Duel Decks- Venser vs Koth: Koth’s Deck Review (Part 1 of 2)
When Duel Decks: Venser vs Koth was announced last year, it raised more than a few eyebrows from a flavour perspective. Previous releases of the Duel Decks series had centered around conflicts between tribes, groups, or planeswalkers, and indeed that identity was the raison d’etre of the entire concept of a “duel deck.” You had the heroic Nacatl, Ajani, squaring off against the operatic arch-villain, Nicol Bolas, scheming to turn the entire plane of Alara to his own ends. Garruk and Liliana squared off in the chase for an eldtritch artifact, as seen in one of Magic’s webcomics. Phyrexia and The Coalition recreated one of the storyline’s greatest conflicts, while others paired tribes which historically had opposed one another, such as Knights and Dragons.
Then in September of 2010, a release came along which deviated from the established formula when Duel Decks: Elspeth vs Tezzeret hit store shelves. Here were two characters which, while in philosophical opposition with one another, had yet to cross swords. To be certain, it doesn’t take much imagination to see them locked in combat, with Elspeth trying to save the besieged plane of Mirrodin while Tezzeret was there acting as a proxy of Bolas’s, but with Scars of Mirrodin net yet released, the battle required a bit of creative extrapolation (if you cared for such things at all- many are perfectly happy to see the backstory as a minor contributor to their enjoyment of the game).
This deviation goes a step further with Venser vs Koth. With both characters ostensibly allies in the struggle for Mirrodin, the metallic plane fighting for its very existence against the Phyrexians, what we find in our Duel Deck is a pair of heroes having a bit of a disagreement about methodology. While united in their desire to aid Mirrodin, Venser felt that they needed to seek out Karn, the planeswalking Silver Golem who had not only created the plane in the first place, but also was unknowingly responsible for its corruption. Of course, this meant descending into the earth’s depths, leaving the Mirrans above on their own against the depredations of the Phyrexians. It was this prospect- abandoning his people to their fate- that drew the ire of Koth. The story continues in the poorly-reviewed book The Quest for Karn, by the much-malinged Robert Wintermute, but this is enough to get the idea of what Wizards was going for here.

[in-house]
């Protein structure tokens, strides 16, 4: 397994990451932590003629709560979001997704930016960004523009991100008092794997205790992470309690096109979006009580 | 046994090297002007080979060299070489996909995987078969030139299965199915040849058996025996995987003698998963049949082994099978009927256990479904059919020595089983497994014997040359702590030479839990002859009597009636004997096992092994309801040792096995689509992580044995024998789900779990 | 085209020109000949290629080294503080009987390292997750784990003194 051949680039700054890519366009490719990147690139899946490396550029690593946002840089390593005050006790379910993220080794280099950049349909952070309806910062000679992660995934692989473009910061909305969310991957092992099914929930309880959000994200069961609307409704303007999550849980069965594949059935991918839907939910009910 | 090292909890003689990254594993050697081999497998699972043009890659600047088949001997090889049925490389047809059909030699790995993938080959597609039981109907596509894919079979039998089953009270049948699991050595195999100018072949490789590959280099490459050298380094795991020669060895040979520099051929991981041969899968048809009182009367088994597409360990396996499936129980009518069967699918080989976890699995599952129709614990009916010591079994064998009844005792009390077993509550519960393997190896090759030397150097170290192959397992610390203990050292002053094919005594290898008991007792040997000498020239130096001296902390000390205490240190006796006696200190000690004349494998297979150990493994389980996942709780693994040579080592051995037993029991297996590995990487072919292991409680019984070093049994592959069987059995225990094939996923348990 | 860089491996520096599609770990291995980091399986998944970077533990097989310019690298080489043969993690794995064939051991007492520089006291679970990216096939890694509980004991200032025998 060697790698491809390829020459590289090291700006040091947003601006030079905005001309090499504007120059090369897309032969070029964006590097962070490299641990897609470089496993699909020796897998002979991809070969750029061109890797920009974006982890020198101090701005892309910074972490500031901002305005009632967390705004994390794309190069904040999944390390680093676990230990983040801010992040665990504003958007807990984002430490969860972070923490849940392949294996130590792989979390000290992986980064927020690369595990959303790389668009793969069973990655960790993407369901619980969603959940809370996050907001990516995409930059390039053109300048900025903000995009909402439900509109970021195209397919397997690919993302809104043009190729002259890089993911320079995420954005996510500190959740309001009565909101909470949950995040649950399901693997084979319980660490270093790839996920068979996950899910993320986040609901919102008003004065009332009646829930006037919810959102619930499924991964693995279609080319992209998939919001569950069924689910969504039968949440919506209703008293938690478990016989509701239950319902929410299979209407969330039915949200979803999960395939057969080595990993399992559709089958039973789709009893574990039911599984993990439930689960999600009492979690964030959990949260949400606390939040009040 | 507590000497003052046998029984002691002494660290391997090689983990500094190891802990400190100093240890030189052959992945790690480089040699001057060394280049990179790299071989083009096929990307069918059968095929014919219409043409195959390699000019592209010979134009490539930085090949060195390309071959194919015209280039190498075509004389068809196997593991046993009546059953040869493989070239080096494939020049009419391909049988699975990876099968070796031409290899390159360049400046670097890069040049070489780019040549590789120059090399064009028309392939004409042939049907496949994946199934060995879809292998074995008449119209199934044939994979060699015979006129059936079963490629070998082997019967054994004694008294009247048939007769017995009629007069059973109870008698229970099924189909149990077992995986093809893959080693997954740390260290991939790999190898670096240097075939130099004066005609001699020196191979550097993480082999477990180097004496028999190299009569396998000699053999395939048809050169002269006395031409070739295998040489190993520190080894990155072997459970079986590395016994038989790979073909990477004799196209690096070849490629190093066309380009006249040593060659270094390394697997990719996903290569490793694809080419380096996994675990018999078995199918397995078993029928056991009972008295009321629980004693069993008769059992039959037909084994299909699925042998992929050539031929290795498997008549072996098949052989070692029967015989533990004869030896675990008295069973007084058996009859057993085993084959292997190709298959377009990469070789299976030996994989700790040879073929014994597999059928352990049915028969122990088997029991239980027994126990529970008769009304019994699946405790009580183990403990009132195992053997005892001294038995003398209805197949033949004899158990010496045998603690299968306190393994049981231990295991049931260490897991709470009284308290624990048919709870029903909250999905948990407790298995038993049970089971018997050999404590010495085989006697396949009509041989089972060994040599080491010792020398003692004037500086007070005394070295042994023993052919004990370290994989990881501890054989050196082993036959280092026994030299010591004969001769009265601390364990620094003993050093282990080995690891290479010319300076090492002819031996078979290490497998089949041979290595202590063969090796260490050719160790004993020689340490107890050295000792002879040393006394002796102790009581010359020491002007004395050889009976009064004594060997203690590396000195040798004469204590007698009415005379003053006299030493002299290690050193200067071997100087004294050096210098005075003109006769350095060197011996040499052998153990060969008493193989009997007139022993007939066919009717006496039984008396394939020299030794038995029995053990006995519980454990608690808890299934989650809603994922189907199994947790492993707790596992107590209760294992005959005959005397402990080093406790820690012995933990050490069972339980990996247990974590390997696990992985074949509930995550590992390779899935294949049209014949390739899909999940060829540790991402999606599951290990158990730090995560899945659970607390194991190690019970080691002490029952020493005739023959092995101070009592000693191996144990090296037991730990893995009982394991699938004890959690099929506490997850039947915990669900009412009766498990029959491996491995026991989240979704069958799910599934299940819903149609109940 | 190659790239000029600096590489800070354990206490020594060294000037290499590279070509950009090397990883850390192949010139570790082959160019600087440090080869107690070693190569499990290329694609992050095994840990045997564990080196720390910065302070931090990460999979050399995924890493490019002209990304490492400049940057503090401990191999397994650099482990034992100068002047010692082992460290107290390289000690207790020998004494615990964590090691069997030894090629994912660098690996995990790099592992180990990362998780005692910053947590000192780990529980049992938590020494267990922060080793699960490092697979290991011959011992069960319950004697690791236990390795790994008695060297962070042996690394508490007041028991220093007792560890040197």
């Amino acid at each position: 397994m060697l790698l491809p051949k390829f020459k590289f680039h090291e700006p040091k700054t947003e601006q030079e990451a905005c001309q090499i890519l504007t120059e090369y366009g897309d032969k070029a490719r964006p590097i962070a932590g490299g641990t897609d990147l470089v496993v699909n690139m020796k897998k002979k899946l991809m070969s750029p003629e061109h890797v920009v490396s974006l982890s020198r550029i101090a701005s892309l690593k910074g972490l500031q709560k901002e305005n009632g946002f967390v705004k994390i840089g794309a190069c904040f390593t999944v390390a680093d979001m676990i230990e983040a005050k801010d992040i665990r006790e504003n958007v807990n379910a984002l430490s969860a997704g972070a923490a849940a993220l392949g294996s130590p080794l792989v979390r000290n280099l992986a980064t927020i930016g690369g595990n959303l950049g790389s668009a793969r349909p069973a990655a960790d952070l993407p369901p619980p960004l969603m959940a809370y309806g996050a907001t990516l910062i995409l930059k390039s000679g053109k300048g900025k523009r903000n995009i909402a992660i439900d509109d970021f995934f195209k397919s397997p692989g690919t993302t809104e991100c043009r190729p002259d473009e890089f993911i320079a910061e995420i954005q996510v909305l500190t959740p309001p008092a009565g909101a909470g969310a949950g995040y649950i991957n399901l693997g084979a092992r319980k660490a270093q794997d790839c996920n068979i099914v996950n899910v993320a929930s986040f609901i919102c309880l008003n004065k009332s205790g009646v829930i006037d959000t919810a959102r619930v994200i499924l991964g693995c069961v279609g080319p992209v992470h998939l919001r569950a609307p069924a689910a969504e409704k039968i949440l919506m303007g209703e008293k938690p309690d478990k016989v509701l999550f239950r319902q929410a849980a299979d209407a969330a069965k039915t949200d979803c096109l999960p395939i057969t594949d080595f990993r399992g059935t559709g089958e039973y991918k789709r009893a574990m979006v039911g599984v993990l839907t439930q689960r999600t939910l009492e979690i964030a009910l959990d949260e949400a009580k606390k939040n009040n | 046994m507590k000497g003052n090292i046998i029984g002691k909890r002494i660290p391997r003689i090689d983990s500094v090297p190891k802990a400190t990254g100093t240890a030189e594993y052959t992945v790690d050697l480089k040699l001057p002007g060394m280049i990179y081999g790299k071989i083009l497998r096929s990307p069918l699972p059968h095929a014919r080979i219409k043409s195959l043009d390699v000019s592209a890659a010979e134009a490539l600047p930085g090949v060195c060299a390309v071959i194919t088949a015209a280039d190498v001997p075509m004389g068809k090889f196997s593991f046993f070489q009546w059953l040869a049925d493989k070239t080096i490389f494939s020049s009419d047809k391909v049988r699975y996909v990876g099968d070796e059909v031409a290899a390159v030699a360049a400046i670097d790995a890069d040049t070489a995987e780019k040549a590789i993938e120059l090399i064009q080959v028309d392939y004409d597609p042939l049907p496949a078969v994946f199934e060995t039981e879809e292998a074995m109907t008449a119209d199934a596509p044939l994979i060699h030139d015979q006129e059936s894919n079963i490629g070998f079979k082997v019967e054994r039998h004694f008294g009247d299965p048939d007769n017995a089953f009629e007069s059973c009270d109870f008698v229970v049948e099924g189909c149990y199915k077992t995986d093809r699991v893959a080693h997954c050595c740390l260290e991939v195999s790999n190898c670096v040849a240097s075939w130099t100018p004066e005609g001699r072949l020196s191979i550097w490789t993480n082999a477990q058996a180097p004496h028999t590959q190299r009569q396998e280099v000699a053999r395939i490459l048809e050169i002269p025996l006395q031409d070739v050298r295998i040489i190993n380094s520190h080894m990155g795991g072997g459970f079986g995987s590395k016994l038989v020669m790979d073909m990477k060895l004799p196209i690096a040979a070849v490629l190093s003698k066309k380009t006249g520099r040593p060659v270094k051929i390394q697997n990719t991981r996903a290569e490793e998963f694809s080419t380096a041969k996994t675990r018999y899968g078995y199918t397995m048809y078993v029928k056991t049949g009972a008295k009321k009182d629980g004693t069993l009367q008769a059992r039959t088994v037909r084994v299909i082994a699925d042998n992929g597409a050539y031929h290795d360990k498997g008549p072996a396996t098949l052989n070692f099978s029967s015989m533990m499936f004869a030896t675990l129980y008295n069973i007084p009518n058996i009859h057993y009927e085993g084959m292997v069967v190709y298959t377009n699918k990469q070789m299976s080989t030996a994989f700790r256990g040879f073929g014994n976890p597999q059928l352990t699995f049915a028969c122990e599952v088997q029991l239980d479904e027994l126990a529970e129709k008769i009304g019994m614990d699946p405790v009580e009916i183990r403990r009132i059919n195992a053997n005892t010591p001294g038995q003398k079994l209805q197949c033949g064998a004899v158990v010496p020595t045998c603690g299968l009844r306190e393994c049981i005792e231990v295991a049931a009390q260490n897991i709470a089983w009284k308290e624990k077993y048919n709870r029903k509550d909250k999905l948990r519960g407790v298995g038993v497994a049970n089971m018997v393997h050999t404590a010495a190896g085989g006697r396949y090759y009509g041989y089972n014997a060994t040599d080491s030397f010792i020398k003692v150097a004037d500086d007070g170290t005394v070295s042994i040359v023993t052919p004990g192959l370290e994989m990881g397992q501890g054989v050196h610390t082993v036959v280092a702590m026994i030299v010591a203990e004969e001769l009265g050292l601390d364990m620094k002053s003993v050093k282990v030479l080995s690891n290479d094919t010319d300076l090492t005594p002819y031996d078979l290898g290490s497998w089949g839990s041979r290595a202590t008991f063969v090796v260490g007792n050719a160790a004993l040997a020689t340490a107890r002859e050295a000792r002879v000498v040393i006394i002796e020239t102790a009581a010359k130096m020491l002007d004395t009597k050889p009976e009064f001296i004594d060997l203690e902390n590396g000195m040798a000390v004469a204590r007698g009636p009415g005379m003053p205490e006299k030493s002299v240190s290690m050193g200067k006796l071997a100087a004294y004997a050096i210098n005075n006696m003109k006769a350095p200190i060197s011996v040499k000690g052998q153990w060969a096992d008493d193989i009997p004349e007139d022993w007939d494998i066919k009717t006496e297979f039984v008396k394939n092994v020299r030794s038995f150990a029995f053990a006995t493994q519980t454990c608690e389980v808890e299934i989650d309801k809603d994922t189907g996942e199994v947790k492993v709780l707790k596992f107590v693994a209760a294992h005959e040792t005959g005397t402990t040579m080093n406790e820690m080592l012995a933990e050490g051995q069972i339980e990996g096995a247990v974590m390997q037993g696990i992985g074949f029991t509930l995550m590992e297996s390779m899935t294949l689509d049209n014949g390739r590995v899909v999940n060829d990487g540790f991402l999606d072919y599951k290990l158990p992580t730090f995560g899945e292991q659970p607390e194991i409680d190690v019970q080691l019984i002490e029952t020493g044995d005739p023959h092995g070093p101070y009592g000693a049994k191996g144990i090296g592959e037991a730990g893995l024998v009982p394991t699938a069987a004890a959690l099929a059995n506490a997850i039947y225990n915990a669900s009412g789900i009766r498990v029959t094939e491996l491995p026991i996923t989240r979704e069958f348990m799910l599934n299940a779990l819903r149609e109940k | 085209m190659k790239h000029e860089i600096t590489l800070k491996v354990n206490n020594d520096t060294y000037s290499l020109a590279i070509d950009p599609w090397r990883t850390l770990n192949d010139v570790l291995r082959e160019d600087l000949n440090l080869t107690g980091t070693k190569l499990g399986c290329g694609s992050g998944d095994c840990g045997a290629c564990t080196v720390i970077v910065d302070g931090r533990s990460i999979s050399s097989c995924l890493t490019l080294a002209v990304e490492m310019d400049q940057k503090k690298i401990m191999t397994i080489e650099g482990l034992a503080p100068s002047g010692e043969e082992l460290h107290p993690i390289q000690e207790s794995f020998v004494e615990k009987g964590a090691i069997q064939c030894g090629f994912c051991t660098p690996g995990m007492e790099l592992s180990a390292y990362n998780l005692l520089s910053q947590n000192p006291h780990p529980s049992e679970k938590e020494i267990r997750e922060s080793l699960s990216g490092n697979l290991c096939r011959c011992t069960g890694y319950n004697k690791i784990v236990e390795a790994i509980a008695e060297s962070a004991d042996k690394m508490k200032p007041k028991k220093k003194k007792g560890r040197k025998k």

While this perhaps loses some of the feeling of epic heroism that colours previous releases, it should not take much away from the product itself, giving you a deck for each planeswalker that’s tailored around them. As we noted in Venser’s deck review, the degree to which the decks are built around their planeswalker has never been higher, as both of Venser’s non-ultimate abilities synergise seamlessly with the rest of his deck. In looking at Koth’s collection of sixty cards, it begs the question: do we find the same here?
To answer that, we should first take a look at Koth himself. Aside from the superb new art the planeswalker gets (as did Venser), we find Koth has three things in play. First, his builder ability lets you transform any Mountain into a 4/4 creature for the turn. This is a fairly basic- if useful- ability, and not one that requires any great depth of support in the deck. It’s a free creature in an aggressive deck, and since planeswalker abilities resolve at sorcery speed, we’ll only be animating lands on our own turn. The tactic here couldn’t be more plain: attack.
The next ability is his -2, and this adds a solid chunk of mana into our mana pool (generally at least four, since that’s Koth’s casting cost). There are two ways that this can be used. The first way is to enable us to cast larger spells and creatures, acting as a sort of reusable mana ramping (though use it twice without building him up and it will cost you the card). The other is to fuel mana sinks such as X-spells, one of Red’s specialities. Optimally, we’ll see some of both in the deck, though we’ll want to mind the ratio of one to the other. X-spells have little downside- even if you’re a bit light on mana, they can still resolve. Expensive spells and creatures, however, will always sit dead in your hand until you can cast them. With only one copy of the respective planeswalker in each Duel Deck, you can never rely on seeing them in a given game. Their appearance must always be seen as a bonus, and their decks must stand on their own without them.